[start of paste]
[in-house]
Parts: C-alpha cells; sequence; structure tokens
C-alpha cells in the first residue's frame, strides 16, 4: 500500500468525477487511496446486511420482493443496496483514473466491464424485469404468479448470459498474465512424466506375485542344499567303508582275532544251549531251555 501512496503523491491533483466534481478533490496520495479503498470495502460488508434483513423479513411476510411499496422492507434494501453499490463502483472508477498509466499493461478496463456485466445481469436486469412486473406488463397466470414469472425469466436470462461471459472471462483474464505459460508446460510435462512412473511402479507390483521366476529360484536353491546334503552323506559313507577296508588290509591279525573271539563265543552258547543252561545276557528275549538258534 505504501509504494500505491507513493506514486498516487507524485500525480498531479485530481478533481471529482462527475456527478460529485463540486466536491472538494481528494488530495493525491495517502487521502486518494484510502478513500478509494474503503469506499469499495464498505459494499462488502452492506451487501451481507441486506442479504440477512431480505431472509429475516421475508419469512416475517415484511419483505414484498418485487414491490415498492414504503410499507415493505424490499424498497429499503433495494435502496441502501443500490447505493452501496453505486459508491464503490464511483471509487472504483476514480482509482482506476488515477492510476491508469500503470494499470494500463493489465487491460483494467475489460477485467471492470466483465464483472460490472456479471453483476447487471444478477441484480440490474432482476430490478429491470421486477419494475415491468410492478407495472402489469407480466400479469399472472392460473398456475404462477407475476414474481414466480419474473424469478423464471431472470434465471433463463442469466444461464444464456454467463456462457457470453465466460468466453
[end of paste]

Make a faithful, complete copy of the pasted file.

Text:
[in-house]
Parts: C-alpha cells; sequence; structure tokens
C-alpha cells in the first residue's frame, strides 16, 4: 500500500468525477487511496446486511420482493443496496483514473466491464424485469404468479448470459498474465512424466506375485542344499567303508582275532544251549531251555 501512496503523491491533483466534481478533490496520495479503498470495502460488508434483513423479513411476510411499496422492507434494501453499490463502483472508477498509466499493461478496463456485466445481469436486469412486473406488463397466470414469472425469466436470462461471459472471462483474464505459460508446460510435462512412473511402479507390483521366476529360484536353491546334503552323506559313507577296508588290509591279525573271539563265543552258547543252561545276557528275549538258534 505504501509504494500505491507513493506514486498516487507524485500525480498531479485530481478533481471529482462527475456527478460529485463540486466536491472538494481528494488530495493525491495517502487521502486518494484510502478513500478509494474503503469506499469499495464498505459494499462488502452492506451487501451481507441486506442479504440477512431480505431472509429475516421475508419469512416475517415484511419483505414484498418485487414491490415498492414504503410499507415493505424490499424498497429499503433495494435502496441502501443500490447505493452501496453505486459508491464503490464511483471509487472504483476514480482509482482506476488515477492510476491508469500503470494499470494500463493489465487491460483494467475489460477485467471492470466483465464483472460490472456479471453483476447487471444478477441484480440490474432482476430490478429491470421486477419494475415491468410492478407495472402489469407480466400479469399472472392460473398456475404462477407475476414474481414466480419474473424469478423464471431472470434465471433463463442469466444461464444464456454467463456462457457470453465466460468466453